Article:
No amount of closing down the aperture with the Sony will improve the corner/edge performance to match the SL.

 

After a year of using an A7 almost exclusively, I still could not remember where half the essential menu options were located and had to hunt for them every time. I've had the SL in hand for four days and already know where every single menu option and command is, and what it does. That's why I sold the Sony and am delighted with the SL, along with the improved performance and improved handling, and despite the increased cost, bulk, and weight. 

Edited by ramarren
Link to post
Share on other sites

A slightly counter "shop" review

 

The first, and last, thought i had with the SL was that it is simply the best made camera I have ever picked up. Even the M seemed less so.

 

Its truely a single lump of metal beauty. The controls are wonderfully smooth and the lens is as solid.

 

The focus and responsiveness is extremely good.

 

The weight is in the 5D + 24-70 f2.8 range, so no weight advantage, but the feel is a different league

 

If I was a pro (i.e. I got paid to take photos) i would consider this, but at £8k a basic pop its just not possible,

Perhaps I'll wait for the used market ...

Link to post
Share on other sites

I attended the NZ launch of the SL last night at Progear in Auckland.  Kristian Dowling presented his images and talked about using the camera.  

 

I got a brief opportunity to hold the camera - no SD card, and as I'd just got off an aeroplane, I didn't have adapters or the time to try any lenses, other than the 24-90.  My first impressions were:

  • as others have said, beautifully made camera.  There is no point tin comparing it to dSLRs - this camera is smaller in the hand and quite different from any Nikon or Canon pro dSLR; but it is heavier.  I don't mind that solid feeling in the hands (actually I prefer it to a lump of plastic), but there is no denying it is heavier than an M.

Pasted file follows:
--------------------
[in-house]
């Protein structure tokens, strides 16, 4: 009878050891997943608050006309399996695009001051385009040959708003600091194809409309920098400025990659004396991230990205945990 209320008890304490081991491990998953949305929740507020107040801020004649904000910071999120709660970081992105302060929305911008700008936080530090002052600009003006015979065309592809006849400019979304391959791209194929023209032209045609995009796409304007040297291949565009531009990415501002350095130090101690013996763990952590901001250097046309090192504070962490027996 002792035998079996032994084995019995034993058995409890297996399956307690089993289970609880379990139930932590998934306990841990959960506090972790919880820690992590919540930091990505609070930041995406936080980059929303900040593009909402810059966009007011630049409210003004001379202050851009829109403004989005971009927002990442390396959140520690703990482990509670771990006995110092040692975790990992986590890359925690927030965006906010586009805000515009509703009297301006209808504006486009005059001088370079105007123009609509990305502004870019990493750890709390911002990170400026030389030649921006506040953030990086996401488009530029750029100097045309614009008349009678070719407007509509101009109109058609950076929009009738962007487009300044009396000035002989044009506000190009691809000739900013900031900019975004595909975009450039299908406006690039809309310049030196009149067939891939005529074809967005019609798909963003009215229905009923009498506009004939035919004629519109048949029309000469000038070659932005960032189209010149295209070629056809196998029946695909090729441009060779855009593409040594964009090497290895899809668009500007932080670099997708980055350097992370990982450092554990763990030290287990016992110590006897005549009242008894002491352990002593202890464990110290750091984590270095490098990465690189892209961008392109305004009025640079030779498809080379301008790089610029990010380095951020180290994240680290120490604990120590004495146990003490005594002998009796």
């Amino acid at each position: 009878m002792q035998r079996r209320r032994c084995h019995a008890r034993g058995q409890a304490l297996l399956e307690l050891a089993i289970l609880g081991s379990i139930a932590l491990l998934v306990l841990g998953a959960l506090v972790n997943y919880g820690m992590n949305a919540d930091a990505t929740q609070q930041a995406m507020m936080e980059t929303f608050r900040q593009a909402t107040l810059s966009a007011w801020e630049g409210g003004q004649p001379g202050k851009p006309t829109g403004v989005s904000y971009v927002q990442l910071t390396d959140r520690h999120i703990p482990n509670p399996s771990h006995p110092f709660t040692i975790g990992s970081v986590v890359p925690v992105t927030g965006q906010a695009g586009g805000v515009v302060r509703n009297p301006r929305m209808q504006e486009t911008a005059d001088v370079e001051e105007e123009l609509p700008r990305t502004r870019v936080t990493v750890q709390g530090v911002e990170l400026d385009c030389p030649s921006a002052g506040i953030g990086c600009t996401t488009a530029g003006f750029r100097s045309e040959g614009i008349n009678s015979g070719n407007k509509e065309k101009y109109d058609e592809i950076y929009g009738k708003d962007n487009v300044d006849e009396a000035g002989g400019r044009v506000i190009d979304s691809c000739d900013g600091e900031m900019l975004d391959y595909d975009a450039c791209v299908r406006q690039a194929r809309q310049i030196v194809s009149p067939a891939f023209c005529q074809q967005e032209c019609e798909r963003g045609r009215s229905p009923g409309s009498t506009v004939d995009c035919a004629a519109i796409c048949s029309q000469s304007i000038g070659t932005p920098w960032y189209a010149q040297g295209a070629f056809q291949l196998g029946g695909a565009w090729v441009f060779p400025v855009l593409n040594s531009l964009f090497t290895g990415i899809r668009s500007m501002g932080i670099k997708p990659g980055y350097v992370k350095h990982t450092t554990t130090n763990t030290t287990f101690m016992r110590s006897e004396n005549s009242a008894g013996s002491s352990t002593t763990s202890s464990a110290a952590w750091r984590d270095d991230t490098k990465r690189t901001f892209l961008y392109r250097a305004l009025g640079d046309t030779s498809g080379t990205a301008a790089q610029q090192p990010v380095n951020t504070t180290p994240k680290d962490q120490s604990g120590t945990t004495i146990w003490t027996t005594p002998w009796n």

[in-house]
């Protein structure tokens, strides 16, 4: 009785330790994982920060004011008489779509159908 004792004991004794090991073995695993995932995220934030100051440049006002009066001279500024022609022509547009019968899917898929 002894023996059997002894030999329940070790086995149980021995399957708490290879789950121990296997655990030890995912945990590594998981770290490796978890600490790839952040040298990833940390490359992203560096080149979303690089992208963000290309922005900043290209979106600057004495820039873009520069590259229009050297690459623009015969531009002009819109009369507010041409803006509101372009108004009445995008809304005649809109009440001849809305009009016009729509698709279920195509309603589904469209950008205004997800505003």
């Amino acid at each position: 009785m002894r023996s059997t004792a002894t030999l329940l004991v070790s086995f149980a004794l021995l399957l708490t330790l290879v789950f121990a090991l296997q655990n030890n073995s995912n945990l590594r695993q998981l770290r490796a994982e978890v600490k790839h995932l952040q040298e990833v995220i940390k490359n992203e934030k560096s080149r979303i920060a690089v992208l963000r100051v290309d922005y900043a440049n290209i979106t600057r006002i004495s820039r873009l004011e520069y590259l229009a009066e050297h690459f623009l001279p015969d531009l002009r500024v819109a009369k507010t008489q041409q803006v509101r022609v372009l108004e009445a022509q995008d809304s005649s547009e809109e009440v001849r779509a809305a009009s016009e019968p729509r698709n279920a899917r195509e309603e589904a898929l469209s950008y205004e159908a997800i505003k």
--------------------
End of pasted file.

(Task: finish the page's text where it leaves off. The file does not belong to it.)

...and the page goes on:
• the EVF is very good.  It might be a stretch to say that it matches an optical system like an SLR from days gone by, but it is very good - big, bright and the refresh rate is excellent.  I would have no trouble using it at all.
  • the 24-90 (my biggest concern) is not as big in the hand as many fear.  It balances nicely and fits well in the hand.  As a walk around combination, this will work well for me.
  • I was interested in Kristian Dowling's comment that he does not use any in camera metering.  I found this strange, but when I set the camera on M, the reasons became clear - because it is genuinely what-you-see-is-what-you-get, you can assess the exposure directly from the viewfinder - it doesn't compensate in M mode.  This hadn't occurred to me, and struck me as a very interesting way to expose.

All in all, I was very impressed.  It looks like I owe Al a cup of coffee after all ...

Link to post
Share on other sites

I am very impressed with the 24-90. It has hit focus every time with me even with thing like birds flying past. The performance with ultra wides like the 18SEM, is excellent as well with edge/corner softness better than the M240 and vignetting correction better as well. I have had a couple of electronic glitches with button customisation not working, which was sorted by a full camera reset and re-naming of profiles, where there seems to be an issue with handling spaces in the name. Otherwise very impressed with both SL and Zoom. Yes it is heavy but not a huge amount heavier or larger than an M240, MF grip, EVF and Zeiss 28-85 lens. The GPS works properly at last - hurrah!! This is very important for the travel photo work I do, where having a correct GPS is extremely helpful, when you are sorting through 2,000+ images. 

 

Wilson 

Link to post
Share on other sites

Apparently, my camera and the zoom will arrive in the next couple of weeks (I'm not holding my breath, though, I have to say).

 

My R to M adapter arrived from B&H this morning, along with a couple of fast UHS-II cards (boy that was quick!).  I am looking forward to testing the M lenses I have on the camera.  So far, I'm not expecting any issues with the APO-R 180/2.8. the 28 Summilux, 0.95 Noctilux, 75 Summilux or 90 Summicron.  The 21 Summilux is going to be interesting; I'm not holding my breath for the 15 Distagon ...